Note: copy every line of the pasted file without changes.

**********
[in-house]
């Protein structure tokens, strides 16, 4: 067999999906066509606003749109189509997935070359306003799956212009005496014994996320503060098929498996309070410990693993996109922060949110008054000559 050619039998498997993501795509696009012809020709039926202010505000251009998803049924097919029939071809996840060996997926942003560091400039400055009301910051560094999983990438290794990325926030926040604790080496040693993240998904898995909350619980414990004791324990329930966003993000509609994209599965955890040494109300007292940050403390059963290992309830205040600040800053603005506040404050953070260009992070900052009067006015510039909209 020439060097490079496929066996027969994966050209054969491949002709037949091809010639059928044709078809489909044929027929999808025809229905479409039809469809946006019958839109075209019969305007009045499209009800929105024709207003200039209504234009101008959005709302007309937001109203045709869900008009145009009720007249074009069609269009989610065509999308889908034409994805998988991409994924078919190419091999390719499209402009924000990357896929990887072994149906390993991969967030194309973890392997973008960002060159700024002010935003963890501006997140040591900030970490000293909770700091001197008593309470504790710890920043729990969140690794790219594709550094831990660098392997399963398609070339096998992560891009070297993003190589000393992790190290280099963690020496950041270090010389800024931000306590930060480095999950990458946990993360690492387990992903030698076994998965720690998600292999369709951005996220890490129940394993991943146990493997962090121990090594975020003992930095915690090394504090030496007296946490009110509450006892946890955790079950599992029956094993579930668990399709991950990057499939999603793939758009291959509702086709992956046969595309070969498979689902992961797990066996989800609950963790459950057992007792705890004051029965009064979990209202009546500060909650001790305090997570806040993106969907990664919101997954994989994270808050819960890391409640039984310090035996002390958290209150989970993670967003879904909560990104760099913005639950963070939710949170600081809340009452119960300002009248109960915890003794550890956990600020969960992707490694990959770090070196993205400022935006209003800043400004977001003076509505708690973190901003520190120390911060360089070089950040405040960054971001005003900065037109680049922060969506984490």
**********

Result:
[in-house]
């Protein structure tokens, strides 16, 4: 067999999906066509606003749109189509997935070359306003799956212009005496014994996320503060098929498996309070410990693993996109922060949110008054000559 050619039998498997993501795509696009012809020709039926202010505000251009998803049924097919029939071809996840060996997926942003560091400039400055009301910051560094999983990438290794990325926030926040604790080496040693993240998904898995909350619980414990004791324990329930966003993000509609994209599965955890040494109300007292940050403390059963290992309830205040600040800053603005506040404050953070260009992070900052009067006015510039909209 020439060097490079496929066996027969994966050209054969491949002709037949091809010639059928044709078809489909044929027929999808025809229905479409039809469809946006019958839109075209019969305007009045499209009800929105024709207003200039209504234009101008959005709302007309937001109203045709869900008009145009009720007249074009069609269009989610065509999308889908034409994805998988991409994924078919190419091999390719499209402009924000990357896929990887072994149906390993991969967030194309973890392997973008960002060159700024002010935003963890501006997140040591900030970490000293909770700091001197008593309470504790710890920043729990969140690794790219594709550094831990660098392997399963398609070339096998992560891009070297993003190589000393992790190290280099963690020496950041270090010389800024931000306590930060480095999950990458946990993360690492387990992903030698076994998965720690998600292999369709951005996220890490129940394993991943146990493997962090121990090594975020003992930095915690090394504090030496007296946490009110509450006892946890955790079950599992029956094993579930668990399709991950990057499939999603793939758009291959509702086709992956046969595309070969498979689902992961797990066996989800609950963790459950057992007792705890004051029965009064979990209202009546500060909650001790305090997570806040993106969907990664919101997954994989994270808050819960890391409640039984310090035996002390958290209150989970993670967003879904909560990104760099913005639950963070939710949170600081809340009452119960300002009248109960915890003794550890956990600020969960992707490694990959770090070196993205400022935006209003800043400004977001003076509505708690973190901003520190120390911060360089070089950040405040960054971001005003900065037109680049922060969506984490």